Wednesday, February 20, 2008

Sadr, Iran & The Iraqi Government

If Moqtada al-Sadr allows the ceasefire he had declared in August to expire, than we will learn a lot about the strength of the central government from their response and the likelihood that Iraq will be able to survive as a sovereign nation.


I posted recently that Iran is increasing its operationa tempo inside Iraq, and that Sadr had only til Saturday to decide on whether to lift his ceasefire. The AP is reporting on it today:

Al-Sadr's Shiite Mahdi Army is among the most powerful militias in Iraq, and the cease-fire he ordered last August has been credited with helping reduce violence around Iraq by 60 percent or more in the past six months.

Sheik Salah al-Obeidi, a spokesman for al-Sadr in the Shiite holy city of Najaf, said that if the cleric failed to issue a statement by Saturday saying the cease-fire was extended, "then that means the freeze is over." Al-Sadr's followers would be free to resume attacks.

On an Internet site representing al-Sadr, al-Obeidi said that al-Sadr "either will announce the extension or will stay silent and not announce anything. If stays silent, that means that the freeze is over."

Al-Obeidi said that message "has been conveyed to all Mahdi Army members nationwide."

Assuming that Sadr allows the cease-fire to end, than what the Maliki government does should tell us a lot both about the perceived strenght of the Sadr organization and the likelihood that Iraq will be able to survive as a nation.

During the short life of the Iraqi government - it is not even two years old yet - Sadr's support for the Maliki government was initially a major part of Maliki's ruling coalition. As the Mahdi Army became ever more bellicose and responsible for violence, Maliki, under pressure from the Sadrists, tried to protect the Mahdi movement from the U.S. That changed in the months leading up to the surge, as Maliki and Sadr had a falling out. It wasn't until the surge was announced in January that Maliki finally stopped his protection of the Mahdi Army - and Sadr withdrew his ministers from the government.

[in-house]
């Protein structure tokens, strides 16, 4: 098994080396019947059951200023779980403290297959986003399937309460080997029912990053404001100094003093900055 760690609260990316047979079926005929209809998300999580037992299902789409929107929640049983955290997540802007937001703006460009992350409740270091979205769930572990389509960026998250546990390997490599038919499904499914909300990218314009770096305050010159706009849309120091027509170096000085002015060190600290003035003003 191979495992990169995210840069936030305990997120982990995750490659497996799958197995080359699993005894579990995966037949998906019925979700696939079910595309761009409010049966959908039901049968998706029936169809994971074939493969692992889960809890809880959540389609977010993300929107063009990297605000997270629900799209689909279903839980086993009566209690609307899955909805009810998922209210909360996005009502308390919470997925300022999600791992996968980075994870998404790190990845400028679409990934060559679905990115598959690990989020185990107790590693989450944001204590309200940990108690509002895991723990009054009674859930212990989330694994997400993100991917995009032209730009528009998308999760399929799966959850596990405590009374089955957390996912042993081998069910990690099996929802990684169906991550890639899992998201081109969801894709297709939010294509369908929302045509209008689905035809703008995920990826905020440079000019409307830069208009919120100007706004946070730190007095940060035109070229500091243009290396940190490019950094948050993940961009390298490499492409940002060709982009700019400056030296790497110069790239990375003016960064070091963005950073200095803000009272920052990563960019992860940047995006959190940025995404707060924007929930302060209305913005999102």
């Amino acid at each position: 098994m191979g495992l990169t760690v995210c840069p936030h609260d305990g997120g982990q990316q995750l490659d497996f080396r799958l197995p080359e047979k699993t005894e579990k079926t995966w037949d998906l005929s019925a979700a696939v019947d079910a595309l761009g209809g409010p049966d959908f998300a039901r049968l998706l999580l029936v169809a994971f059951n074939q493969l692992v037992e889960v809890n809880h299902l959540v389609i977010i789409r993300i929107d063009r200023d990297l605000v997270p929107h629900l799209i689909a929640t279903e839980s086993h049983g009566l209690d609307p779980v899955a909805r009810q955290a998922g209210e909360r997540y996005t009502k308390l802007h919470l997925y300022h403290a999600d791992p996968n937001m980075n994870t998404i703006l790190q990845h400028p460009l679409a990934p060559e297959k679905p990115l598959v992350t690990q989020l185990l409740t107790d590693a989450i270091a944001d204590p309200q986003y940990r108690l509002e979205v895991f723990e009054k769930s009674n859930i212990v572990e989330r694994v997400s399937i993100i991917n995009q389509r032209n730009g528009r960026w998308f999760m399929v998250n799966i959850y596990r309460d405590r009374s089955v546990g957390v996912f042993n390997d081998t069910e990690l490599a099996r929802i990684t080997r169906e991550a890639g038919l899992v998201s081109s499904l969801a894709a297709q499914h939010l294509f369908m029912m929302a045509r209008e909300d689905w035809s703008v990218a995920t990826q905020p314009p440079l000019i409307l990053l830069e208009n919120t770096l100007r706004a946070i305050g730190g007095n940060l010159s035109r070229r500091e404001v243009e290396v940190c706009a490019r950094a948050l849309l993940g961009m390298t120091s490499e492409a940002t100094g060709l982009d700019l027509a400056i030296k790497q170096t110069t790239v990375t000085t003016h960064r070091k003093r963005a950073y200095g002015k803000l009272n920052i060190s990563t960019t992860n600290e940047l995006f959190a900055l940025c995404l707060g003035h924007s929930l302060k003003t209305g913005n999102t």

Contrary to what the AP has reported, there are many reasons to think that Sadr's organization does not enjoy the popular support of the people anymore. Prior to the surge, the Mahdi movement legitimized itself by providing security to its members. But at the top, the Mahdi movement is not all that much different in terms of its radicalization than al Qaeda. It is merely the Khomeinist Shia variant of Salafi Islam that undergirds al Qaeda. The Sadrists have imposed medieval rules of Islam in areas where they have held sway. Thus, as security has returned to Iraq, as I discussed in detail here, there seems very little in the way of public support for the Mahdi Army.

Unless the Mahdi Army is disarmed and Sadr's movement destroyed, they will, I think, become another Hezbollah, with Sadr fully in the pocket of Iran. The school solution to this would be a declaration that the end of the cease fire is a declaration of war against the central government, and that they should vote to outlaw the Sadr'ist movement, indict Sadr for treason, and give to the members of the movement an opportunity to declare their alleigance to the central government. It would finally break the back of the Iranian tool that is Sadr, and it would go a long way to establishing the authority of the central government as one that exists for all Iraqis.

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